Regression formula for age in years using dental radiographs (RVG) is shown below.




  Results Top


Results of morphological observations:

  1. For tooth placed in Conc. HCl, the enamel portion of tooth started dissolving within 15 min. Progression of dissipation was seen in 30 min, and by the end of an hour, enamel portion was completely lost. By the end of 8th h, tooth morphology altered completely
  2. Teeth placed in Conc. HNO3 showed mild yellowish discoloration in the root in 15 min. Dissipation of enamel was clearly seen by the end of an hour. By 8th h, tooth morphology altered completely like the previous acid
  3. No obvious change was noticed in 30 min for tooth placed in Conc. H2 SO4. Chalky white appearance with dissolution of enamel was observed within 3 h. Morphology of tooth was retained after 8 h
  4. Teeth placed in glacial acetic acid showed no change at all in 30 min. By 5th h, slight enamel dissolution was seen, but not much alteration was seen in the morphology of tooth.
  5. No obvious change was noticed in 30 min for tooth placed in Conc. formic acid. Chalky white appearance with dissolution of enamel was observed within 3 h. Morphology of tooth was retained after 8 h
  6. For tooth placed in aqua regia (HCL:HNO3 1:3), mild crack was observed within 15 min. Progression of crack was seen in 30 min, and by end of 1 h, morphology of tooth was altered, and by 8th h, morphology got dissipated.


Radiographical interpretation of teeth with various acids:

  1. Specimen in Conc. HCL, Conc. HNO3, and aqua regia showed vast change in dimensions for every time interval. By the end of 8th h, it was impossible to estimate the age of victim
  2. Tooth placed in Conc. H2 SO4, glacial acetic acid, Conc. formic acid showed very less change in dimensions, thus assisting in approximate age estimation.


Results after age estimation:

  1. With Conc. HCl and Conc. HNO3, the estimated age error was found to be ± 3.4 years and 3.9 years, respectively. After 3 h of acid contact, age estimation was not possible since the morphology of tooth was altered completely
  2. With Conc. H2 SO4, Conc. acetic acid, and Conc. formic acid, the estimated age error was found to be ± 3.7 years, ±2.6 years, and ± 3.8 years, respectively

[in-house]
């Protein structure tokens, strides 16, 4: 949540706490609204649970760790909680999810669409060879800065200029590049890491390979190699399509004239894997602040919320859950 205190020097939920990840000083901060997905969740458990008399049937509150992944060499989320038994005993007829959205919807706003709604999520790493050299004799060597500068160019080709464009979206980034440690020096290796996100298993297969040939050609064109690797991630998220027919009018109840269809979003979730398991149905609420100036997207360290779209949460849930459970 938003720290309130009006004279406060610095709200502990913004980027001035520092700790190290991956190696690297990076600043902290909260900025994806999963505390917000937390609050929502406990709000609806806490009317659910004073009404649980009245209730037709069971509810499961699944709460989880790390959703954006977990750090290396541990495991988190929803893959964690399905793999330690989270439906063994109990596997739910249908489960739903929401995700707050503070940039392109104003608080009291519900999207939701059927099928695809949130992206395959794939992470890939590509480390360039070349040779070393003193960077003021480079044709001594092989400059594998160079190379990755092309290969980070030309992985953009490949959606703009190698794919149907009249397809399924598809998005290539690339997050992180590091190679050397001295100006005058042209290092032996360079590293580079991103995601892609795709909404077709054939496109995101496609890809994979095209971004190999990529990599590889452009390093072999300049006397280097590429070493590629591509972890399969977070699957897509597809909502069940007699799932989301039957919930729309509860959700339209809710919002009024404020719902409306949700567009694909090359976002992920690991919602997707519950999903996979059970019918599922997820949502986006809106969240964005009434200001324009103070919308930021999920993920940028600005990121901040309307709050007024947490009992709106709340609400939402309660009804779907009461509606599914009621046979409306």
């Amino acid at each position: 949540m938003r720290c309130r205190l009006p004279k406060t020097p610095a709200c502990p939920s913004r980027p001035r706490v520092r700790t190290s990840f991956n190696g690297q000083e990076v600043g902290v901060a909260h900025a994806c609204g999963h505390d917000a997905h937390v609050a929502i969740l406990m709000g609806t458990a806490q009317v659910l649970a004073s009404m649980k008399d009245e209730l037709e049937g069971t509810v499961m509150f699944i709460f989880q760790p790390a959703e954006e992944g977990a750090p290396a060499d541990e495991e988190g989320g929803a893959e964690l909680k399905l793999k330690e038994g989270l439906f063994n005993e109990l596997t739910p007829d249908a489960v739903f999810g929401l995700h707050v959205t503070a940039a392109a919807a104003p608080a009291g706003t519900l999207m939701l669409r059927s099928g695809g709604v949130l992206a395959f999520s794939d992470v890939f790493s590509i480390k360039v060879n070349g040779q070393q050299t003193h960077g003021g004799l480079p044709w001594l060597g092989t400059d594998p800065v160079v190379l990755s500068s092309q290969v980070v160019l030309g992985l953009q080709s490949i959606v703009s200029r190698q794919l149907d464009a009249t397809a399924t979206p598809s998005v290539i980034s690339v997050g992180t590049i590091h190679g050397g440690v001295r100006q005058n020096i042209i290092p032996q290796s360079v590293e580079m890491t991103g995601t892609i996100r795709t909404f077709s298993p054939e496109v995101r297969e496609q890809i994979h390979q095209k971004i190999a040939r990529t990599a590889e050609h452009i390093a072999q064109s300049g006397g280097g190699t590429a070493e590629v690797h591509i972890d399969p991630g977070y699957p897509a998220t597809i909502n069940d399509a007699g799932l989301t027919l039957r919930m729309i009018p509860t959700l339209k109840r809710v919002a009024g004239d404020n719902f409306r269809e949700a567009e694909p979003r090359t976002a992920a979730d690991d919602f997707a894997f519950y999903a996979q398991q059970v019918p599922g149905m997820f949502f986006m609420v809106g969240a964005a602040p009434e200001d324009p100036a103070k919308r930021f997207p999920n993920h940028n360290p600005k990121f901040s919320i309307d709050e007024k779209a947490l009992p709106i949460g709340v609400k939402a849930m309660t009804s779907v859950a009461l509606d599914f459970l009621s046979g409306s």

3. With aqua regia, age estimation is possible till 30 min. By 1st h, pulp obliterated. Only the pulp space was left. By 1st h, the morphology of tooth altered making age estimation difficult. By 8th h, the tooth length, root length, pulp length, and pulp width diminished completely make age estimation impossible.



  Discussion Top


Acids are known to erase a person's identification. In such cases, victim's tissues provide reliable information. Human dentition serves as an indicator for individual's identification and age determination.[7] The teeth selected are anteriors and premolars because they are less complicated to measure and withstand the acid trauma. Hence, they are best chosen for morphological assessment and radiographic age estimation. Teeth do not react in the same way in all acids.[8]

Before we started our study, we hypothesized that all acids may dissolve the teeth irrespective of the type of acids used making age estimation impossible. However, on the contrary, we found that teeth immersed in Conc. H2 SO4, Conc. acetic acid, and Conc. formic acid retained their morphology even after 8 h.

From the above experimental observation, we can conclude that teeth do not react in the same way in all acids.

Teeth placed in Conc. HCL, Conc. HNO3, and aqua regia form soluble salts of calcium chloride and calcium nitrate making them dissolve.

Teeth placed in Conc. H2 SO4 form insoluble calcium sulfate failing to dissolve forming an insoluble precipitate.

Acetic acid reacts with calcium carbonate of teeth to form carbon dioxide, calcium acetate, giving a chalky white appearance to the enamel.

Formic acid reacts with calcium to form insoluble calcium oxalate. The crown gives chalky white appearance.